French President Emmanuel Macron and his allies on Sunday lost their absolute majority in the National Assembly and with it control of the reform agenda, a crushing outcome for the newly re-elected president.
For sure, Macron’s centrist Ensemble alliance was set to end up with the most seats in Sunday’s election, followed by the left-wing Nupes bloc headed by the hard left veteran Jean-Luc Melenchon, initial projections showed.
But Macron and his allies would fall well short of the absolute majority they would need to control parliament, and ministers and close aides acknowledged that, saying they would now have to reach out to others beyond their alliance to govern the country.
Finance Minister Bruno Le Maire called the outcome a “democratic shock” and said they would reach out to all pro-Europeans to help govern the country.
“The rout of the presidential party is complete and there is no clear majority in sight,” Melenchon told cheering supporters.
United behind him, leftwing parties were seen on course to triple their score from the last legislative election, in 2017, but they failed to secure the outright win Melenchon had hoped for.
If confirmed, a hung parliament would open up a period of political uncertainty that would require a degree of power-sharing among parties not experienced in France in recent decades, or political paralysis and even possibly repeat elections.
Rachida Dati, from the conservative Les Republicains, called the result “a bitter failure” for Macron and said he should name a new prime minister.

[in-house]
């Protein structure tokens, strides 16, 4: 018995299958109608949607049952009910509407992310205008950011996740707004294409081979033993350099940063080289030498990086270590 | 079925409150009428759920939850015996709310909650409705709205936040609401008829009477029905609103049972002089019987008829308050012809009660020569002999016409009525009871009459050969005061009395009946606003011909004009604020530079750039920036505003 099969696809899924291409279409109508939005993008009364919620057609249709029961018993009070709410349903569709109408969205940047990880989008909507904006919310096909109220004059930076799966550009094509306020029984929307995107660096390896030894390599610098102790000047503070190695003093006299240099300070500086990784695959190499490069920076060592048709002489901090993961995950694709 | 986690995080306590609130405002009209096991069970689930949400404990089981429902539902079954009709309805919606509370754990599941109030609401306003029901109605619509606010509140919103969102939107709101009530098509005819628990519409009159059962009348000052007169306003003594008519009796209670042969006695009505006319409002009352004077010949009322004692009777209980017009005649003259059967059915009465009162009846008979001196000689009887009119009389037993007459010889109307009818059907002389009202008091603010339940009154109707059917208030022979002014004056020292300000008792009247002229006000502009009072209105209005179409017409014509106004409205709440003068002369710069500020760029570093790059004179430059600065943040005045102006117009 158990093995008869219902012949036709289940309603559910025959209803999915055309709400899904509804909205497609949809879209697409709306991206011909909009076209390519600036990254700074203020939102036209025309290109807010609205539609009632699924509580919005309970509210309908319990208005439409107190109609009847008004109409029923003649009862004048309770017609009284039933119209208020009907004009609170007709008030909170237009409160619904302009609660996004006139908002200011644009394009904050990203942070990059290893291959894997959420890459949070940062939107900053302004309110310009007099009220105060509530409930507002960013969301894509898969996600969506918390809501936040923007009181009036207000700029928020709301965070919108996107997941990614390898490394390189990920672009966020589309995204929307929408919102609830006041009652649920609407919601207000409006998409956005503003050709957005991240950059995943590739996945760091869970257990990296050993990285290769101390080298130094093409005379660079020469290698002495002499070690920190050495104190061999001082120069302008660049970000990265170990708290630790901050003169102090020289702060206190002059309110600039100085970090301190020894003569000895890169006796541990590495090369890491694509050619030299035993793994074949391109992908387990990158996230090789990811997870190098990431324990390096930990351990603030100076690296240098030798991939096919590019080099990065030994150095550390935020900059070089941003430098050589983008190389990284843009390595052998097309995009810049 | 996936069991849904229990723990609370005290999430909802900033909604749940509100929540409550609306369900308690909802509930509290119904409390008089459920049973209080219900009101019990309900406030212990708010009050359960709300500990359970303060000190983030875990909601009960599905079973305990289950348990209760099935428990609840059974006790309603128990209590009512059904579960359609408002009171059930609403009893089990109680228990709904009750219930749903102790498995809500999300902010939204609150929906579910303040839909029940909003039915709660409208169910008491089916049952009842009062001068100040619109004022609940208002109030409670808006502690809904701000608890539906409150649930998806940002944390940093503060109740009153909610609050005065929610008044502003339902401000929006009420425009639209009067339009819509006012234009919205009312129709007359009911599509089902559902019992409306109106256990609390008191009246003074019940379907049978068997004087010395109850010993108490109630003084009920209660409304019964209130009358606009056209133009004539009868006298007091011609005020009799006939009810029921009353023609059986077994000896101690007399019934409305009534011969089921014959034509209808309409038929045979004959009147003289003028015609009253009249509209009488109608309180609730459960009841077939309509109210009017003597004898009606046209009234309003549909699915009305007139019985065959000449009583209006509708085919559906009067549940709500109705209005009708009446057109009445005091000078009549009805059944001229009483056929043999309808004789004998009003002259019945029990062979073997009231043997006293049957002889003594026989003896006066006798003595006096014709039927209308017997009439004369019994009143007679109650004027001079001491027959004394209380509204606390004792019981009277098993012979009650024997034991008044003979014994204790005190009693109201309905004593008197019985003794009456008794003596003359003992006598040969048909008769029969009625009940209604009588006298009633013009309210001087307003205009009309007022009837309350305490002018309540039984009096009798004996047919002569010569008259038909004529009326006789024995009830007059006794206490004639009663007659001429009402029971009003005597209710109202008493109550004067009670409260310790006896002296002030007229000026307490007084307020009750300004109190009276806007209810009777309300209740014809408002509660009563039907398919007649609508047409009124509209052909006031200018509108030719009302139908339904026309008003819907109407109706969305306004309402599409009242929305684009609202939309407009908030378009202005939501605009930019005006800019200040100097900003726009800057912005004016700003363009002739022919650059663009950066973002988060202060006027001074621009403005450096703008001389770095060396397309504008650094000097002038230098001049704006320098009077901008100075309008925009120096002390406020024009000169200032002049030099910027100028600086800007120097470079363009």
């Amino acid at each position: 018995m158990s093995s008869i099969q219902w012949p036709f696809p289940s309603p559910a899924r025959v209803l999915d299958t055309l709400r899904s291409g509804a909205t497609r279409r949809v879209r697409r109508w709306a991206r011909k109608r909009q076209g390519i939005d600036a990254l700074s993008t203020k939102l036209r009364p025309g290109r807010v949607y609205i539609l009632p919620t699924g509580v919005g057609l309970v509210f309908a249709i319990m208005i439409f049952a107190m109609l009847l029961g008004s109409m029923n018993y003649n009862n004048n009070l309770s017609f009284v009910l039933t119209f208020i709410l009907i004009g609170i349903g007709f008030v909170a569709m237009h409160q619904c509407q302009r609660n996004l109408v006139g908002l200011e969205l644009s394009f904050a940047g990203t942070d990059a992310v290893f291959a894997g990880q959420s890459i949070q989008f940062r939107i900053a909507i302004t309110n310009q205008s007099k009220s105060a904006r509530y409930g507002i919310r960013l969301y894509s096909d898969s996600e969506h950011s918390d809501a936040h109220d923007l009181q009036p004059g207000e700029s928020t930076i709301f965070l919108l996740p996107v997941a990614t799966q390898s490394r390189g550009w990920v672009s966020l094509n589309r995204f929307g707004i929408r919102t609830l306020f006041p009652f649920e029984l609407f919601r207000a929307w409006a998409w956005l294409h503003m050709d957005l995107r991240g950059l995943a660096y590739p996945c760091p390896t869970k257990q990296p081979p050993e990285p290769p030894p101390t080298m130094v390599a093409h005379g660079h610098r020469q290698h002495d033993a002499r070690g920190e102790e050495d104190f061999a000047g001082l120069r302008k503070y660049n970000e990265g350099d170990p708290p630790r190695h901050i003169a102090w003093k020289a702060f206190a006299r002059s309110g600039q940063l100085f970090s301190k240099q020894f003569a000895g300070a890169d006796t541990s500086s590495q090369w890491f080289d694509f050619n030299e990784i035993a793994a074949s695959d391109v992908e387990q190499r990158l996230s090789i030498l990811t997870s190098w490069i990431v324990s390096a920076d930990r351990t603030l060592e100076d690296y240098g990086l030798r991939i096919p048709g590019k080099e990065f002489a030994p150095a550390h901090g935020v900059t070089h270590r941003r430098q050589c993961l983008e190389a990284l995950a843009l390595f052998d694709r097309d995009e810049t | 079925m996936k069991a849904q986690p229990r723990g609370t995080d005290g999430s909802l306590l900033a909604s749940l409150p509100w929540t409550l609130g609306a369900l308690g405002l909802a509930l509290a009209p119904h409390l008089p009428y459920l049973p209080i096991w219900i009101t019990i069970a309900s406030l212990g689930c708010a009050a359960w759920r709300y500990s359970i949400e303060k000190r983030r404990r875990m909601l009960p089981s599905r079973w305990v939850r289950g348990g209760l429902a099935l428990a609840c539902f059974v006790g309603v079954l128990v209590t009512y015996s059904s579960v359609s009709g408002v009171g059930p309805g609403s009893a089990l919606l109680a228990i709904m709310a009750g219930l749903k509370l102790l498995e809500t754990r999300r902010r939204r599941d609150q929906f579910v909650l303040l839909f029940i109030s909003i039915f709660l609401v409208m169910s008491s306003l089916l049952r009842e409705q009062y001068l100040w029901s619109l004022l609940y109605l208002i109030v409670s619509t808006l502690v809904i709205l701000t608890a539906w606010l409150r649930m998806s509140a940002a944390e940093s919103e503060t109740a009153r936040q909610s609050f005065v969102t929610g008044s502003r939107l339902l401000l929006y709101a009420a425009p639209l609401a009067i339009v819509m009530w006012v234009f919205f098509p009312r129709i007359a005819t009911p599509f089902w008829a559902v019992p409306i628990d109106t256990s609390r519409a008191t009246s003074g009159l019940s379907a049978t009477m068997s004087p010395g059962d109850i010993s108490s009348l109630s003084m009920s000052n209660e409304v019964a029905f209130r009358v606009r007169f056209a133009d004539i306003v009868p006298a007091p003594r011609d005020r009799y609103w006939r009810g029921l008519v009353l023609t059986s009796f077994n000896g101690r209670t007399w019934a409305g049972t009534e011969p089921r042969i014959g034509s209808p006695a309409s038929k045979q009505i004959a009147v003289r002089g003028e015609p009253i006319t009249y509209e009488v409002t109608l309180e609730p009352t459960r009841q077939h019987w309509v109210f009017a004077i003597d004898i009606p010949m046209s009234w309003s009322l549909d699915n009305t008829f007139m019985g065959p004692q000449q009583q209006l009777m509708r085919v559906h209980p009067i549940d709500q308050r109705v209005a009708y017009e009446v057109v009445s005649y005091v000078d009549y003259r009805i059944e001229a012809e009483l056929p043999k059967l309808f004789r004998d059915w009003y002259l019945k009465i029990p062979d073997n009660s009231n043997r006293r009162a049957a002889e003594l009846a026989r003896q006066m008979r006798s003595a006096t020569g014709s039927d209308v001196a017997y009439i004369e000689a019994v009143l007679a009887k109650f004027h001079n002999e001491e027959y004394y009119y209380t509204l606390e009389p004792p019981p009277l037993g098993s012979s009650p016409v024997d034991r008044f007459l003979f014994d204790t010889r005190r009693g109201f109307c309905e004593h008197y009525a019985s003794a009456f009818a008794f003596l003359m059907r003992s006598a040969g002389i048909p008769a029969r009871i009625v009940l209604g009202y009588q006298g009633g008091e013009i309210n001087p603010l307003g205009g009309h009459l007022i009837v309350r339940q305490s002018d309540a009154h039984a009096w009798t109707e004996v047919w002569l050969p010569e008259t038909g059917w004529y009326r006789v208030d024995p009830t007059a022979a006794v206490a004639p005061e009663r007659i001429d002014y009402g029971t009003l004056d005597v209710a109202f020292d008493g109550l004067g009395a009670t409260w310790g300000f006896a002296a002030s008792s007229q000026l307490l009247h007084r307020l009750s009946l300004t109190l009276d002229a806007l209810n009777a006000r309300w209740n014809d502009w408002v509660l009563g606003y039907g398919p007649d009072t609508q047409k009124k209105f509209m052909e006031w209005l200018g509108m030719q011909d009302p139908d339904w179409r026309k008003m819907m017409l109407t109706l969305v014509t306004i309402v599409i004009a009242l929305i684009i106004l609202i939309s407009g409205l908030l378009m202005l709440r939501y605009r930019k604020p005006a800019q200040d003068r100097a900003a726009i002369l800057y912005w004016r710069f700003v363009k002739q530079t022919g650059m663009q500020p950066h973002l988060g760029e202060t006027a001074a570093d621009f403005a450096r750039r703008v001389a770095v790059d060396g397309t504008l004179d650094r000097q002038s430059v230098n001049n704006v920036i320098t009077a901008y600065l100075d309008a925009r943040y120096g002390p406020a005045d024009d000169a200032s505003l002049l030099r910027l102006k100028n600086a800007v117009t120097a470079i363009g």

There is no set script in France for how things will now unfold as Macron and Ensemble will seek to find a way forward to avoid paralysis.
“There are moderates on the benches, on the right, on the left. There are moderate Socialists and there are people on the right who, perhaps, on legislation, will be on our side,” government spokeswoman Olivia Gregoire said.
Macron, 44, became in April the first French president in two decades to win a second term, but he presides over a deeply disenchanted and divided country where support for populist parties on the right and left has surged.
His ability to pursue further reform of the euro zone’s second biggest economy would hinge on his ability to rally moderates outside of his alliance on the right and left behind his legislative agenda.
Forecasts by pollster Ifop, OpinionWay, Elabe and Ipsos showed Macron’s Ensemble alliance winning 210-240 seats and Nupes securing 149-188.
The former head of the National Assembly, Richard Ferrand and Health Minister Brigitte Bourguignon lost their seats, in two major defeats for Macron’s camp.
In another significant change for French politics, Le Pen’s party could score a tenfold increase of its MPs, and win as much as close to 100 seats, the initial projections showed — its biggest number on record.
The Les Republicains party and its allies could also get as much as 100, potentially making them kingmakers, as their platform is more compatible with Macron’s than any other group.
If official results, that have started trickling in, confirm Macron and his allies missed an absolute majority by a wide margin, they might either seek an alliance with Les Republicains or run a minority government that will have to negotiate laws with other parties on a case-by-case basis.
Macron had appealed for a strong mandate during a campaign held against the backdrop of a war on Europe’s eastern fringe that has curbed food and energy supplies and sent inflation soaring, eroding household budgets.
“Nothing would be worse than adding French disorder to the world’s disorder,” the president had said ahead of the second-round vote.
Melenchon’s Nupes alliance campaigned on freezing the prices of essential goods, lowering the retirement age, capping inheritance and banning companies that pay dividends from firing workers. Melenchon also calls for disobedience towards the European Union.